Random ramblings of a mind damaged by years of disuse and abuse. Also a place to go to be bored to tears.
The Random Comic Strip
Words to live by...
"How beautiful it is to do nothing, and to rest afterward."
(The right to looseness has been officially given)
"Everyone carries a part of society on his shoulders," wrote Ludwig von Mises, "no one is relieved of his share of responsibility by others. And no one can find a safe way for himself if society is sweeping towards destruction. Therefore everyone, in his own interest, must thrust himself vigorously into the intellectual battle."
Apparently, the crossword puzzle that disappeared from the blog, came back.
Friday, December 6, 2013
It is Friday morning and, therefore, I am at the golf course chasing that little white ball around. I think of it as mandatory. I am retired, therefore, I play golf. Golf, as you may know, is a difficult and frustrating game.
I was thinking about the hardest parts of the game the other day. That thought came to me as I was leafing through a golf magazine and saw a picture of an amateur golfer competing in the Walker Cup. The caption was "USA Walker Cup team member Justin Thomas gets some help from former President George W. Bush..." on the line of his putt.
Putting is definitely one of the hardest parts of the game. It is a skill that is difficult to learn and to teach. I have spoken of this before; the person must take a number of factors into account, factors that are less than obvious, in determining the break (if any), also known as the "line." and the speed (the force that must be applied) of the putt. The golfer calculates all these factors (or tries to) without being conscious of the math his mind is doing. The slope of the green, the smoothness of it, the amount of dew, the average speed of it, and a few more. But touching the green (to feel the smoothness, for example, which might give you an understanding of the speed the putt needs) is verboten. As is tamping down those nasty spike marks left by the group ahead of you. You cannot teach someone the feel, it is something each of us must learn internally. But putting is only one part of the game. There are many others. let me go through what are the hardest shots in golf for me:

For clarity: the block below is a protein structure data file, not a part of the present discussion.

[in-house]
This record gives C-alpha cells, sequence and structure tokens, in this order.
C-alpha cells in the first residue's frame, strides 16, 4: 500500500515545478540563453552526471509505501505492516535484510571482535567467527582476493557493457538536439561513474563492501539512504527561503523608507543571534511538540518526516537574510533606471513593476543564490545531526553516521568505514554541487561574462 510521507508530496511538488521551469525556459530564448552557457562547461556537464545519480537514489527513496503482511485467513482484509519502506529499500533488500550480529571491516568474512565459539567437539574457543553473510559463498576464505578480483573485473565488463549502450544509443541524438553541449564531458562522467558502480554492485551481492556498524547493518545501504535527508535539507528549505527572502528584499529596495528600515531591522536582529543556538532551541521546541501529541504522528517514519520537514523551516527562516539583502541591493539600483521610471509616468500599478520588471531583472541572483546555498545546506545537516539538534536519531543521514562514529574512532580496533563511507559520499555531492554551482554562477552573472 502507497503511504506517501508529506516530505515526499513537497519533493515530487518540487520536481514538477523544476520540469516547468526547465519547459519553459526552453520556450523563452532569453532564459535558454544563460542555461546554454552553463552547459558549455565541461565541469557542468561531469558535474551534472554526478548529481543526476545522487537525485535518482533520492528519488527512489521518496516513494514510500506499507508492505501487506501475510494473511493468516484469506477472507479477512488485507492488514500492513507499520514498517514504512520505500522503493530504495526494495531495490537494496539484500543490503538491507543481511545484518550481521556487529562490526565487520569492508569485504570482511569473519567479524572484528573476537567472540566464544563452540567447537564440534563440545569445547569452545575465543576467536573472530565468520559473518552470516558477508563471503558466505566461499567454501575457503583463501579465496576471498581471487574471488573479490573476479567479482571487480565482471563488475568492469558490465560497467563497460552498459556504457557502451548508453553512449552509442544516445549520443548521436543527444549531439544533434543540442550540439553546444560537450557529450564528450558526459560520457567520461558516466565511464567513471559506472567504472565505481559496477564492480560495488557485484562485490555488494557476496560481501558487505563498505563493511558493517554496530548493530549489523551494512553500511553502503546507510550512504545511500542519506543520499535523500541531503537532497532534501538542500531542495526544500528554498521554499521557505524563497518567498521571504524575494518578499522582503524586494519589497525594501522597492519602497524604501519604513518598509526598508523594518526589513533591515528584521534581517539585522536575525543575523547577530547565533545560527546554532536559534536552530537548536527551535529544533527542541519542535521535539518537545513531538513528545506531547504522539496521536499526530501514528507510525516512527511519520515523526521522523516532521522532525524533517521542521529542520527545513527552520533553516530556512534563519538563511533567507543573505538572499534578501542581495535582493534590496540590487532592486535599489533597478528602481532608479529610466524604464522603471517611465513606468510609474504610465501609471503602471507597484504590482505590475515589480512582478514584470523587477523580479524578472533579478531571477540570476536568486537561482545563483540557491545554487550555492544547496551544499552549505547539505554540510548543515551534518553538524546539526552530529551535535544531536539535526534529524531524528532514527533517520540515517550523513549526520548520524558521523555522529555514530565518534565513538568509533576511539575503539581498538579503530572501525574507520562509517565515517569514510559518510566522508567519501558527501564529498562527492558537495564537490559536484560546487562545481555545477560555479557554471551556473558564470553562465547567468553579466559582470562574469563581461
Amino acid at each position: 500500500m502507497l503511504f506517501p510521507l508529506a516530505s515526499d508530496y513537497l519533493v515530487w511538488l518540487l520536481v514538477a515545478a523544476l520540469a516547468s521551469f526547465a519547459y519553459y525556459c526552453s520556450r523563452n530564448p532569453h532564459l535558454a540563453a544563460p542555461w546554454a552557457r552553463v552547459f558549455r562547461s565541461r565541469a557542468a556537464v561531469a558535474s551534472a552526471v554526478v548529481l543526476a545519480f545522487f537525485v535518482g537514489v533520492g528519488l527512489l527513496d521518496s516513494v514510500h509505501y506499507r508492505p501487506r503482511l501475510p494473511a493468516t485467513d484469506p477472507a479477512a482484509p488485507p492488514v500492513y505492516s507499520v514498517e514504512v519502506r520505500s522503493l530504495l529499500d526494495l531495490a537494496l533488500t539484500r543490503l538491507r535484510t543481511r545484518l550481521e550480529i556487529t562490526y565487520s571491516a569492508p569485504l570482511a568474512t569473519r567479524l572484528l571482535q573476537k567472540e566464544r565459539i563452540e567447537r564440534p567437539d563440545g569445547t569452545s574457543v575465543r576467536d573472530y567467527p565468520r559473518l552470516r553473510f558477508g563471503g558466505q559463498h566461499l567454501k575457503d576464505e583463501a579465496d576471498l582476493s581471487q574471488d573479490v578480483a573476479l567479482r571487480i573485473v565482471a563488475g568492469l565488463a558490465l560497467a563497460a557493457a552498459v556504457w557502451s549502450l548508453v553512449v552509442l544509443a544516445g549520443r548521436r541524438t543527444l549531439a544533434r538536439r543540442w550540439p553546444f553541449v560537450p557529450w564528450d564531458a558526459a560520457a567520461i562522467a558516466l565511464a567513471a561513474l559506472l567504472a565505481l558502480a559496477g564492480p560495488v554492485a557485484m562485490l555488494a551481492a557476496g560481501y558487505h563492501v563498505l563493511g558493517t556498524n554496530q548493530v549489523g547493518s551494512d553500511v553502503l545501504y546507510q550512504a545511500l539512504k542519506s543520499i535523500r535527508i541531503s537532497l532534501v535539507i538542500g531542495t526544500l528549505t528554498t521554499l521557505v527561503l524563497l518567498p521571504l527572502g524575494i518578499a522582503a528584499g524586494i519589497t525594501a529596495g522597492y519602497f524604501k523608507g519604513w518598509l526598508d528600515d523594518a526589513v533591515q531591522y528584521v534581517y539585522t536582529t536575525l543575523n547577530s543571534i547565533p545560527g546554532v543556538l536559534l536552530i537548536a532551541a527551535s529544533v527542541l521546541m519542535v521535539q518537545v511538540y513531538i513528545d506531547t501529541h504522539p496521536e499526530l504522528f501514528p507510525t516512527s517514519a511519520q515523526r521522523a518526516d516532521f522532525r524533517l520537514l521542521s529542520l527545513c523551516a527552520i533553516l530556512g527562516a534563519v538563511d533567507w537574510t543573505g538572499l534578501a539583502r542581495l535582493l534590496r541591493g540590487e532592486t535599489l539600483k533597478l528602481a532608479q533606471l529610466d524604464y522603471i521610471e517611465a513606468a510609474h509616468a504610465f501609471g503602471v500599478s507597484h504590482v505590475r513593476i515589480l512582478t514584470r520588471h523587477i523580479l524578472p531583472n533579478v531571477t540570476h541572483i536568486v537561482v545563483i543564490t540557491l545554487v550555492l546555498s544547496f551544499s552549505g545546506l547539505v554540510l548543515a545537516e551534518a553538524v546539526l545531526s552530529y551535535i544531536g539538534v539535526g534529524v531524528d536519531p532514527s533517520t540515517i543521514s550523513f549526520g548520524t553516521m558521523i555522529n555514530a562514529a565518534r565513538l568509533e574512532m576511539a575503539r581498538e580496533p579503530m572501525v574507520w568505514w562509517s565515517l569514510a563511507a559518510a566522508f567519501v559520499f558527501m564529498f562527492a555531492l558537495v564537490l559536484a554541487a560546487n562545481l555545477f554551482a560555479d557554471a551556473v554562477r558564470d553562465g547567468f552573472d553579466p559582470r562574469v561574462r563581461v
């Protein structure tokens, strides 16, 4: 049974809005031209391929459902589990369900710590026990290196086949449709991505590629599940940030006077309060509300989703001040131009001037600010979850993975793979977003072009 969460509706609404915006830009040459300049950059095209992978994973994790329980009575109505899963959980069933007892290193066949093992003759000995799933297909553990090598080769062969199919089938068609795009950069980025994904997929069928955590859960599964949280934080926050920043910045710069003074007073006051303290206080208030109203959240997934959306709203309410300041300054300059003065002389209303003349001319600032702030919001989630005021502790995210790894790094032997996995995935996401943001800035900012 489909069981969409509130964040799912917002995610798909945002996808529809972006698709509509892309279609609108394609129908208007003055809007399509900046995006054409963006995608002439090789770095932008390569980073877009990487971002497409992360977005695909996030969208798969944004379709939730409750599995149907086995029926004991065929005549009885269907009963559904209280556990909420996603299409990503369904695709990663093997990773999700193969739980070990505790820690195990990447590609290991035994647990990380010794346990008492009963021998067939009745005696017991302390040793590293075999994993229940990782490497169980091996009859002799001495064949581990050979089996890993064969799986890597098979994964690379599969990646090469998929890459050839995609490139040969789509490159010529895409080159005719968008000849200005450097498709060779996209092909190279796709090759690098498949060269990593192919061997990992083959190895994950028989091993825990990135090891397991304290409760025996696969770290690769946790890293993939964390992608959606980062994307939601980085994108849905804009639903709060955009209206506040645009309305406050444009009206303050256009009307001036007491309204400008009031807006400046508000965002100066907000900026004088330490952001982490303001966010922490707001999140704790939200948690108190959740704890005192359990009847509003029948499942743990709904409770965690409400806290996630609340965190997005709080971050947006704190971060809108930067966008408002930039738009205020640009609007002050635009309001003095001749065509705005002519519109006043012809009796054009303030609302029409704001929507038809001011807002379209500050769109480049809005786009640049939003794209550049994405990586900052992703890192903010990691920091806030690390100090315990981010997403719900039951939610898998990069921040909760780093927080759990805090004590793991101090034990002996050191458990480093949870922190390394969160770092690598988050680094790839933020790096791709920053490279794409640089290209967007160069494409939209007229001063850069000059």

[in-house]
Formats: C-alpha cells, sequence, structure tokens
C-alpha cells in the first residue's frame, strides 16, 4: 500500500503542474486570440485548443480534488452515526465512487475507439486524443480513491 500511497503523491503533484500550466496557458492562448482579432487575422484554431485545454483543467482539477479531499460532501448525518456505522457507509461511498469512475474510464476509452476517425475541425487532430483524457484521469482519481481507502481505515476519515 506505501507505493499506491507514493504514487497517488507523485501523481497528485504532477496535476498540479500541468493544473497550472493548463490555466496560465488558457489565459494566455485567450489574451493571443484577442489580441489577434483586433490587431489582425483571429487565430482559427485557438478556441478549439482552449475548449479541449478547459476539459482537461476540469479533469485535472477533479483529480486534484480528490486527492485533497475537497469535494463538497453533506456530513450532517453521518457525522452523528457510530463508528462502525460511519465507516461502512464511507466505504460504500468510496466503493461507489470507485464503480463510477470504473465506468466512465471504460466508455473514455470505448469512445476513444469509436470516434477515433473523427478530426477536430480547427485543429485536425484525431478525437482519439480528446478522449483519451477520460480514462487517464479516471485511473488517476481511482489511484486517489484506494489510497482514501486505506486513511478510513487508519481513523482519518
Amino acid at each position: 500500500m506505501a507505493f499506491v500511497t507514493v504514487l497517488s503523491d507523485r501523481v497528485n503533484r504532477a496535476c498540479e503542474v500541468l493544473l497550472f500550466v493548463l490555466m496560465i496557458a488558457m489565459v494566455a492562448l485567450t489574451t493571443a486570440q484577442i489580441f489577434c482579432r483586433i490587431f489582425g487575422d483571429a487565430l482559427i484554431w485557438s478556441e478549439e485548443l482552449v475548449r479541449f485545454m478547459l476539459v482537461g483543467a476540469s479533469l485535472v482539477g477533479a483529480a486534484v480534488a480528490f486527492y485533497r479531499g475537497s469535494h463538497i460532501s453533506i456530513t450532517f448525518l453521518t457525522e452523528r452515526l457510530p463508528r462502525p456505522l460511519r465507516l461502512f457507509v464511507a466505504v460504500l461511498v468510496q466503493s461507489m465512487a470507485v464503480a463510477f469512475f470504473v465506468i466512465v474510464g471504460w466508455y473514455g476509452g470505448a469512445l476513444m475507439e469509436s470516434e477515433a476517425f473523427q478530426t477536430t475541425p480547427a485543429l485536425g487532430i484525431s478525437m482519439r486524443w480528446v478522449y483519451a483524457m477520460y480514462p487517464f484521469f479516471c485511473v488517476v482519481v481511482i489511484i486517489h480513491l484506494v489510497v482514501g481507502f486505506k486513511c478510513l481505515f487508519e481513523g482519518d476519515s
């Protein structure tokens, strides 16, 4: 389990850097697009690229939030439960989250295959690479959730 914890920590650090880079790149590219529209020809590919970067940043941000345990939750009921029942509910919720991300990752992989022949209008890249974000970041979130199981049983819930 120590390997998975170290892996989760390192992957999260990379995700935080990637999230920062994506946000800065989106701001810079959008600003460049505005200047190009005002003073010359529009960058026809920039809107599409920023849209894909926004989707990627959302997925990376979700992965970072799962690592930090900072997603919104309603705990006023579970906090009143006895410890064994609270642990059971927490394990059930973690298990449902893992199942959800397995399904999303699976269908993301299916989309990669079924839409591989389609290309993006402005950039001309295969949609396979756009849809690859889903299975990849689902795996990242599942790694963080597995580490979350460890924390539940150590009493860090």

The tee shot. Not just the first tee shot but each of them. The first one seems to have added pressure but all of them are critical. After all, the tee shot is the precursor to the next shot. A man once told me that all of the holes on a golf course are actually par 3's. What he meant was that your tee shot on a par 4 determined the kind of par 3 you would then face; hit that tee shot short and you had a long par 3, hit it long and you had a short one, hit it behind a tree and you have an almost impossible one. And so on. You could call this a strategy... or depressing... depending on how well you can play. Your tee shot creates the difficulty, or ease, of the next shot. On par 5 holes, both the tee shot and the second shot are equally important.
The first iron shot. For me, this one is a little nerve wracking. It is important. It can be critical. And I am almost completely without confidence in my ability to execute it. I have decided that it will fly shorter than my usual distance with whatever club I am using. That's already locked into my brain and, therefore, will be a "self fulfilling prophecy." After assuming that, I still have to execute the shot. Since using an iron is off the turf (except on par 3's of reasonable length), the execution is different than most tee shots.
I have been told that the swing is the same for every club, every shot. I disagree. there are numerous variations; amount of backswing, descending versus rising contact with the ball, face angle, and so on. Factors like wind direction and force also come into play, not to mention those trees in front of you or the low branches on them.